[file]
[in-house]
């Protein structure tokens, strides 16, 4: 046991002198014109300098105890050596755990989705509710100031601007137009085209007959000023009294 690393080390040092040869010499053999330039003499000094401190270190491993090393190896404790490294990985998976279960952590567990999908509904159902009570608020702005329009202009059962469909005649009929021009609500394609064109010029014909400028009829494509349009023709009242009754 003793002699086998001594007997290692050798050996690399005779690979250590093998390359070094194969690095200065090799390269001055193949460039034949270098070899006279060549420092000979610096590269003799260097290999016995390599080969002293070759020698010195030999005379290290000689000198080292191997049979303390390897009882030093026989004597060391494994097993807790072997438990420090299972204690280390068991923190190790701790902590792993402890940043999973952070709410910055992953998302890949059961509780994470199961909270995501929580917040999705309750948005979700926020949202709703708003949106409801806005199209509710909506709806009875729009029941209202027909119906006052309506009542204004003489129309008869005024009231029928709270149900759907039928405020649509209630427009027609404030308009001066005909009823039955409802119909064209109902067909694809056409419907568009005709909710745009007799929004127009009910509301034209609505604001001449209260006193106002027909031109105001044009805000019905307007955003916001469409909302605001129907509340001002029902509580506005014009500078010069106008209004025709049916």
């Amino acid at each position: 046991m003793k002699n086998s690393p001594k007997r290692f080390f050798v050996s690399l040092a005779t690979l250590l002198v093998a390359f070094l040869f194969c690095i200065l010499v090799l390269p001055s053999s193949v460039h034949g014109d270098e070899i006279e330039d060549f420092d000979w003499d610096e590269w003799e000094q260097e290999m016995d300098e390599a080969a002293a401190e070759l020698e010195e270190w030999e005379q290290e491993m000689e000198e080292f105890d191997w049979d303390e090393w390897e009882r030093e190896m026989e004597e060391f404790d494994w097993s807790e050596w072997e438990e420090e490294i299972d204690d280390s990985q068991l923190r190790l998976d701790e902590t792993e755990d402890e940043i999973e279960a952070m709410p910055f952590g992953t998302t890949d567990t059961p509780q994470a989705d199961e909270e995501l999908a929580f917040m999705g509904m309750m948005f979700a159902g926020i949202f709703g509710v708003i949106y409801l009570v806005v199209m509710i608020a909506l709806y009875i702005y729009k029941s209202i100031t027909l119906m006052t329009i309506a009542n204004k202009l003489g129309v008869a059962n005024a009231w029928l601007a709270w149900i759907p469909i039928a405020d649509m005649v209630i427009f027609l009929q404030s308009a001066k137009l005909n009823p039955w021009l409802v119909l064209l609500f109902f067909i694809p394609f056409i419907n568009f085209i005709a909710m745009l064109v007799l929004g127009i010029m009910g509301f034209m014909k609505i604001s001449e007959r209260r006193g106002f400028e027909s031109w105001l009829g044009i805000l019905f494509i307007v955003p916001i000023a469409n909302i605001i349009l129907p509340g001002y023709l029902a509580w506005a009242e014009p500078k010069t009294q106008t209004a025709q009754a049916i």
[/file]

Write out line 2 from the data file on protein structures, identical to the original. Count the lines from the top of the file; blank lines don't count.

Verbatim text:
């Protein structure tokens, strides 16, 4: 046991002198014109300098105890050596755990989705509710100031601007137009085209007959000023009294 690393080390040092040869010499053999330039003499000094401190270190491993090393190896404790490294990985998976279960952590567990999908509904159902009570608020702005329009202009059962469909005649009929021009609500394609064109010029014909400028009829494509349009023709009242009754 003793002699086998001594007997290692050798050996690399005779690979250590093998390359070094194969690095200065090799390269001055193949460039034949270098070899006279060549420092000979610096590269003799260097290999016995390599080969002293070759020698010195030999005379290290000689000198080292191997049979303390390897009882030093026989004597060391494994097993807790072997438990420090299972204690280390068991923190190790701790902590792993402890940043999973952070709410910055992953998302890949059961509780994470199961909270995501929580917040999705309750948005979700926020949202709703708003949106409801806005199209509710909506709806009875729009029941209202027909119906006052309506009542204004003489129309008869005024009231029928709270149900759907039928405020649509209630427009027609404030308009001066005909009823039955409802119909064209109902067909694809056409419907568009005709909710745009007799929004127009009910509301034209609505604001001449209260006193106002027909031109105001044009805000019905307007955003916001469409909302605001129907509340001002029902509580506005014009500078010069106008209004025709049916």